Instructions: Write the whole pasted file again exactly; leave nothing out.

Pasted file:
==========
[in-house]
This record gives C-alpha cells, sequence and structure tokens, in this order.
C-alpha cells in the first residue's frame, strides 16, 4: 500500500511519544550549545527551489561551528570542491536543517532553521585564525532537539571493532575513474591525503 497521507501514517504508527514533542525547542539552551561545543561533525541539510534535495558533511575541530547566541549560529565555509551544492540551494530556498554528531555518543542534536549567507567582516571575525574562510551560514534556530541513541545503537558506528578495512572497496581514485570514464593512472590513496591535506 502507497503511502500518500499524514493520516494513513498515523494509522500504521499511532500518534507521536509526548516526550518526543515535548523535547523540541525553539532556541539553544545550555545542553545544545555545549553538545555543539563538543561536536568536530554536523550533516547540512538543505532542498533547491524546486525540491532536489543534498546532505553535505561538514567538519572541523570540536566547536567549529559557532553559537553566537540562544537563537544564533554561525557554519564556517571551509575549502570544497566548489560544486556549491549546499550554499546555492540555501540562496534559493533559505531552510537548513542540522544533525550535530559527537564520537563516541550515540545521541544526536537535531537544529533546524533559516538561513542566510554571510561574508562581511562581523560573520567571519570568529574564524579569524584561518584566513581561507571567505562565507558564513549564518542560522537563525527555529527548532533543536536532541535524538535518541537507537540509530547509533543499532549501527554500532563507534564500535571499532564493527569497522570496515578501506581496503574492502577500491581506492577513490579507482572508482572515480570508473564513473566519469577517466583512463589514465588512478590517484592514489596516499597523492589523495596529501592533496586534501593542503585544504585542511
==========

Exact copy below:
[in-house]
This record gives C-alpha cells, sequence and structure tokens, in this order.
C-alpha cells in the first residue's frame, strides 16, 4: 500500500511519544550549545527551489561551528570542491536543517532553521585564525532537539571493532575513474591525503 497521507501514517504508527514533542525547542539552551561545543561533525541539510534535495558533511575541530547566541549560529565555509551544492540551494530556498554528531555518543542534536549567507567582516571575525574562510551560514534556530541513541545503537558506528578495512572497496581514485570514464593512472590513496591535506 502507497503511502500518500499524514493520516494513513498515523494509522500504521499511532500518534507521536509526548516526550518526543515535548523535547523540541525553539532556541539553544545550555545542553545544545555545549553538545555543539563538543561536536568536530554536523550533516547540512538543505532542498533547491524546486525540491532536489543534498546532505553535505561538514567538519572541523570540536566547536567549529559557532553559537553566537540562544537563537544564533554561525557554519564556517571551509575549502570544497566548489560544486556549491549546499550554499546555492540555501540562496534559493533559505531552510537548513542540522544533525550535530559527537564520537563516541550515540545521541544526536537535531537544529533546524533559516538561513542566510554571510561574508562581511562581523560573520567571519570568529574564524579569524584561518584566513581561507571567505562565507558564513549564518542560522537563525527555529527548532533543536536532541535524538535518541537507537540509530547509533543499532549501527554500532563507534564500535571499532564493527569497522570496515578501506581496503574492502577500491581506492577513490579507482572508482572515480570508473564513473566519469577517466583512463589514465588512478590517484592514489596516499597523492589523495596529501592533496586534501593542503585544504585542511